Later On

A blog written for those whose interests more or less match mine.

Regulation, inspection, and the food industry

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Larry Margasak of the Associated Press identifies the root of the problems in the food industry. Once again, it was the GOP being willing to do the bidding of business rather than protecting the consumer. And once again, the result is significant harm to the industry. Just as the US auto industry successfully fought against higher mileage standards, with the result that (for example) Ford has posted a lost of $8.7 billion for the past year, so the food industry is finding that its success in preventing effective consumer protections is resulting in great dollar losses to it.

WASHINGTON – One of the worst outbreaks of foodborne illness in the U.S. is teaching the food industry the truth of the adage, “Be careful what you wish for because you might get it.”

The industry pressured the Bush administration years ago to limit the paperwork companies would have to keep to help U.S. health investigators quickly trace produce that sickens consumers, according to interviews and government reports reviewed by The Associated Press.

The White House also killed a plan to require the industry to maintain electronic tracking records that could be reviewed easily during a crisis to search for an outbreak’s source. Companies complained the proposals were too burdensome and costly, and warned they could disrupt the availability of consumers’ favorite foods.

The apparent but unintended consequences of the lobbying success: a paper record-keeping system that has slowed investigators, with estimated business losses of $250 million. So far, nearly 1,300 people in 43 states, the District of Columbia and Canada have been sickened by salmonella since April.

Investigators initially focused on tomatoes as a culprit. Now they are turning attention to jalapeno peppers.

A former member of Bush’s Cabinet and three former senior officials in the Food and Drug Administration told the AP that government food safety experts did not get the strong record-keeping and trace-back system originally proposed under a bioterrorism law to cope with a major foodborne illness.

“In retrospect, yes, if they (the regulations) had been broader and a bit more far-reaching, it could have helped with this,” said Robert Brackett, senior vice president of the Grocery Manufacturers Association. “It wouldn’t have hurt, for sure.” Brackett formerly was a top safety official at the FDA.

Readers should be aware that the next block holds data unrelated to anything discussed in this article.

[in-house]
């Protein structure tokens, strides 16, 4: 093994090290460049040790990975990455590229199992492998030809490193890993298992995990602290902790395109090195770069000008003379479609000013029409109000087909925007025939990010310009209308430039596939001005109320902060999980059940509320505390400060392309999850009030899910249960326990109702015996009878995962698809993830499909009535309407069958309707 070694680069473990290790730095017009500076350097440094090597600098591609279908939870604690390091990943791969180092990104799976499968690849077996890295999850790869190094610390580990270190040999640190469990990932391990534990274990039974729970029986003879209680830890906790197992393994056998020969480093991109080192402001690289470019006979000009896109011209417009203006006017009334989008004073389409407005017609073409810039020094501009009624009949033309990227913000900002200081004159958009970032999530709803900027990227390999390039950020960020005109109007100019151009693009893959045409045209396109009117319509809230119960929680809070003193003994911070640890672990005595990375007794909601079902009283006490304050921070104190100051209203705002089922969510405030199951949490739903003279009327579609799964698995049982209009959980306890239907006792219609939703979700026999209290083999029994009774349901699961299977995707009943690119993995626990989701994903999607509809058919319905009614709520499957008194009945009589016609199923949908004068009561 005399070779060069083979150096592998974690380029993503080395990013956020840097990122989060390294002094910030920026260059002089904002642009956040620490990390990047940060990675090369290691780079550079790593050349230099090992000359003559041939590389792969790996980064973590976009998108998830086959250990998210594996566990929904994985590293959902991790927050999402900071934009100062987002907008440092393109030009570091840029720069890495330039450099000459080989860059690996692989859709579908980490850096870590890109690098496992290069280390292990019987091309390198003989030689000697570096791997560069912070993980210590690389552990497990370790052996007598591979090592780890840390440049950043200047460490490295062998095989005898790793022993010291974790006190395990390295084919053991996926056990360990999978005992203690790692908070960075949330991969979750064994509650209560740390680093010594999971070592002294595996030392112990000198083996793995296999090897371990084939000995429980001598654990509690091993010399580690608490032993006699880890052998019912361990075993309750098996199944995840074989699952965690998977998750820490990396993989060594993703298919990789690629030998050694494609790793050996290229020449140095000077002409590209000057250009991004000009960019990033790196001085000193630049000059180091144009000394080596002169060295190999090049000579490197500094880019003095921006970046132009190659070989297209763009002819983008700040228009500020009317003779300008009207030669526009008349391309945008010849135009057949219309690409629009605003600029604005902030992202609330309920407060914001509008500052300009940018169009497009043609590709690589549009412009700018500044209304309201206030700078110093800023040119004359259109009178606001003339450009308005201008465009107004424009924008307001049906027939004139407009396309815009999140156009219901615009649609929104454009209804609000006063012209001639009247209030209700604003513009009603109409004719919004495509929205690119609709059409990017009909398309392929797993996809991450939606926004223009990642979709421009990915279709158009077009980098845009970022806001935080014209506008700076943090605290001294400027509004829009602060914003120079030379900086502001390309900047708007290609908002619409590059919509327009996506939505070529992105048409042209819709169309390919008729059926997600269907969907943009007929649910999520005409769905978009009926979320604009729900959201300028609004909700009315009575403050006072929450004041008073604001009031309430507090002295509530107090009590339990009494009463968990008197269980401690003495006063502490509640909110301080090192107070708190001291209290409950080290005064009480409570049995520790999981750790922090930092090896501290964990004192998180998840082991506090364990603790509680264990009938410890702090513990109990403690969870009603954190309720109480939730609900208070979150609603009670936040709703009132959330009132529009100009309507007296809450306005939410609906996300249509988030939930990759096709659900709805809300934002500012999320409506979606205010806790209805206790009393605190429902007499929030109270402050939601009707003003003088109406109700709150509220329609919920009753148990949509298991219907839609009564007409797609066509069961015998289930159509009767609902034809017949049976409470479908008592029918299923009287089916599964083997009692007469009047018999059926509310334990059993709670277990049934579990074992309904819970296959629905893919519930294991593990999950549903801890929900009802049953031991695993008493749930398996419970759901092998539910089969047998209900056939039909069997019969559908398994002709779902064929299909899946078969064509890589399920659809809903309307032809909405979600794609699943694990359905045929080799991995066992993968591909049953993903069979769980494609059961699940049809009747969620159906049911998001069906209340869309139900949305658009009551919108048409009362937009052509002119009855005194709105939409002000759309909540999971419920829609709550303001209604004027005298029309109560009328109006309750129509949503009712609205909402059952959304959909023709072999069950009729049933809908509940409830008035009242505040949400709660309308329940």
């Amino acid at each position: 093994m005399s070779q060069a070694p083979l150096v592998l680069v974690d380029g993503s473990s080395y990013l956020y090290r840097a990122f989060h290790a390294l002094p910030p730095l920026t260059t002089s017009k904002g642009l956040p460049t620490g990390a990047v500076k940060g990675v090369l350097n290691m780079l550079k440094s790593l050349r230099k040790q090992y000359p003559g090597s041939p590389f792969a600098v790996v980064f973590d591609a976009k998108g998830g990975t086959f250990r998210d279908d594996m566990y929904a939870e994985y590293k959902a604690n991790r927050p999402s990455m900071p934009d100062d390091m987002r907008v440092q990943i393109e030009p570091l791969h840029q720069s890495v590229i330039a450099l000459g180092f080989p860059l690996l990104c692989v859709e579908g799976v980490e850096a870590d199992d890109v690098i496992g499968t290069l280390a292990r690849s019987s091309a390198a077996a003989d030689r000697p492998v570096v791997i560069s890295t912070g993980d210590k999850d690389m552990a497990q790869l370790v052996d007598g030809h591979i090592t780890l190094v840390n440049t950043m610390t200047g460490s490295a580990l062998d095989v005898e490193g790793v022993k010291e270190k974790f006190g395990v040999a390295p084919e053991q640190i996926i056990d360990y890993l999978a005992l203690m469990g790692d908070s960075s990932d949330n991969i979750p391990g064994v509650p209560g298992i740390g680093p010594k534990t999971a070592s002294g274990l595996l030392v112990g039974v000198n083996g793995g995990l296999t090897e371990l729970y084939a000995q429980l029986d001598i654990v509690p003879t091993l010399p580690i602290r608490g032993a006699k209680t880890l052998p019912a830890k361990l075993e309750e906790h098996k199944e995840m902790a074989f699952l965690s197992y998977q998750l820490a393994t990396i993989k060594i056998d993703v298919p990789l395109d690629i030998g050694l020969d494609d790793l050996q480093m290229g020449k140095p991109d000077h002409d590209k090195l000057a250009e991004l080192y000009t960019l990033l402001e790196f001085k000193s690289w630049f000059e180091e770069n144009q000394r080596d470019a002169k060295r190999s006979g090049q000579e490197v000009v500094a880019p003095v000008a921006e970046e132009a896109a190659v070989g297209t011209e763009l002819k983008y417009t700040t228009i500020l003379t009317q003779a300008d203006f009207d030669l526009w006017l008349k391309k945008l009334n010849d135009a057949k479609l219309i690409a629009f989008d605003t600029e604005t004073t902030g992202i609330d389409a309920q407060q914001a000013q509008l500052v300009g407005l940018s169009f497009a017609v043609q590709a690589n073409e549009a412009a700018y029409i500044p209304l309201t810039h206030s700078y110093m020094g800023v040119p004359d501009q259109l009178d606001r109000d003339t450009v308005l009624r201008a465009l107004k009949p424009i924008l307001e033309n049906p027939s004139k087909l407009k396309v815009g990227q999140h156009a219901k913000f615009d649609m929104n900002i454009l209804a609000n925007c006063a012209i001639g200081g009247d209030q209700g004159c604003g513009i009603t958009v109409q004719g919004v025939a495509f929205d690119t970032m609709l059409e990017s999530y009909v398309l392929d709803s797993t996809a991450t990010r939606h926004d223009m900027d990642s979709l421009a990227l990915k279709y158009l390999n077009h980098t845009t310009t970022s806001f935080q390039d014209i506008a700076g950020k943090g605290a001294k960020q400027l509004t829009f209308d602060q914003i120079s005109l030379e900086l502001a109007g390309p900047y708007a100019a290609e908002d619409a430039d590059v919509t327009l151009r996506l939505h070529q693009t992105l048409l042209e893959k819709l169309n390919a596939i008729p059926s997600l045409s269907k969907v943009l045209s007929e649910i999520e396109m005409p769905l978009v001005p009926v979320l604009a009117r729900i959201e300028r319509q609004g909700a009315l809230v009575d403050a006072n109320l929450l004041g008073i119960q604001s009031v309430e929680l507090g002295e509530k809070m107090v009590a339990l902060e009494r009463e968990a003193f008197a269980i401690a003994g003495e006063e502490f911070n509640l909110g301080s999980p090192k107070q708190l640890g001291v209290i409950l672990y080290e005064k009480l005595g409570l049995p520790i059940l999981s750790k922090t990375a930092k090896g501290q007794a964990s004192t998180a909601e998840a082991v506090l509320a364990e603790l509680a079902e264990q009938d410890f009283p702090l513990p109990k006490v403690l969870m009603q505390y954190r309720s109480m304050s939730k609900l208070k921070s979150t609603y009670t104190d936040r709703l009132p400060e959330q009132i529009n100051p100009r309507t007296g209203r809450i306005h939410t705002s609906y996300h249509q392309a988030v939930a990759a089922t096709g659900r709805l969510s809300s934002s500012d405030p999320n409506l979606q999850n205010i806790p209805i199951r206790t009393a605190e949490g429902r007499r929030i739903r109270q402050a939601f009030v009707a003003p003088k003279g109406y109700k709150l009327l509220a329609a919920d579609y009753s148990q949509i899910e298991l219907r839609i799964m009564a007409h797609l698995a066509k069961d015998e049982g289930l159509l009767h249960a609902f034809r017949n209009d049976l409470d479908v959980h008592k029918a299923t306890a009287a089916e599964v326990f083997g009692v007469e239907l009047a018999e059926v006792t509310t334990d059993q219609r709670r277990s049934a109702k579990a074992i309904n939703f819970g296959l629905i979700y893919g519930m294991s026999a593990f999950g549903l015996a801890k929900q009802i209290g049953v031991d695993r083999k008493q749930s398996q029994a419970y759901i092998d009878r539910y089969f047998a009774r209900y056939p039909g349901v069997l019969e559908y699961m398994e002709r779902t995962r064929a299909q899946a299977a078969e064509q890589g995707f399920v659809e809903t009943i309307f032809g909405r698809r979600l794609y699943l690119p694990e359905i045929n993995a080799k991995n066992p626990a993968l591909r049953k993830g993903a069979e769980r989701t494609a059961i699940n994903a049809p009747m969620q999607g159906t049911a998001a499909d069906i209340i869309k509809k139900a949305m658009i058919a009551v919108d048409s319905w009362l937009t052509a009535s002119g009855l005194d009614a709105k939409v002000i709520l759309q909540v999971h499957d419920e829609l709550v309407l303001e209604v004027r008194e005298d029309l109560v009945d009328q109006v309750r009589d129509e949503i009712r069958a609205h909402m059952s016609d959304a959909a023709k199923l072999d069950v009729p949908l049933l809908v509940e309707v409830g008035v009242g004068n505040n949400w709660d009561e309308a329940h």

Under pressure in 2003 and 2004, the White House agreed to dilute record-keeping proposals by FDA safety experts.

“If the FDA had been given the resources and authority years ago that it asked for to solve these kinds of problems, I think we would have solved this already,” said William Hubbard, a former FDA associate commissioner.

Tommy Thompson, who was health secretary during the industry’s lobbying campaign, acknowledged that a more robust food-tracking system — opposed by business groups as too expensive — could have helped stem the current illnesses and business losses.

“We went in with the larger package but knew we had to compromise,” Thompson told the AP. “I was satisfied with this being the first step. It’s always better to be a Monday morning quarterback. We could have ended up with nothing. If we had more, would it help the situation now? Yes.”

According to government records reviewed by the AP, business groups met at least 10 times with the White House between March 2003 and March 2004, as the FDA regulations were under debate. Food industry lobbyists successfully blunted proposals using arguments familiar in other regulatory debates: The government’s plans would saddle business with unnecessary and costly regulations.

“The FDA’s strong proposed bioterrorism rules were significantly watered down before they became final,” said Caroline Smith DeWaal, food safety director at the Washington-based Center for Science in the Public Interest. The private advocacy group obtained the White House meeting records under the Freedom of Information Act and provided them to the AP.

Continue reading—the malefactors are identified.

Written by Leisureguy

25 July 2008 at 10:28 am

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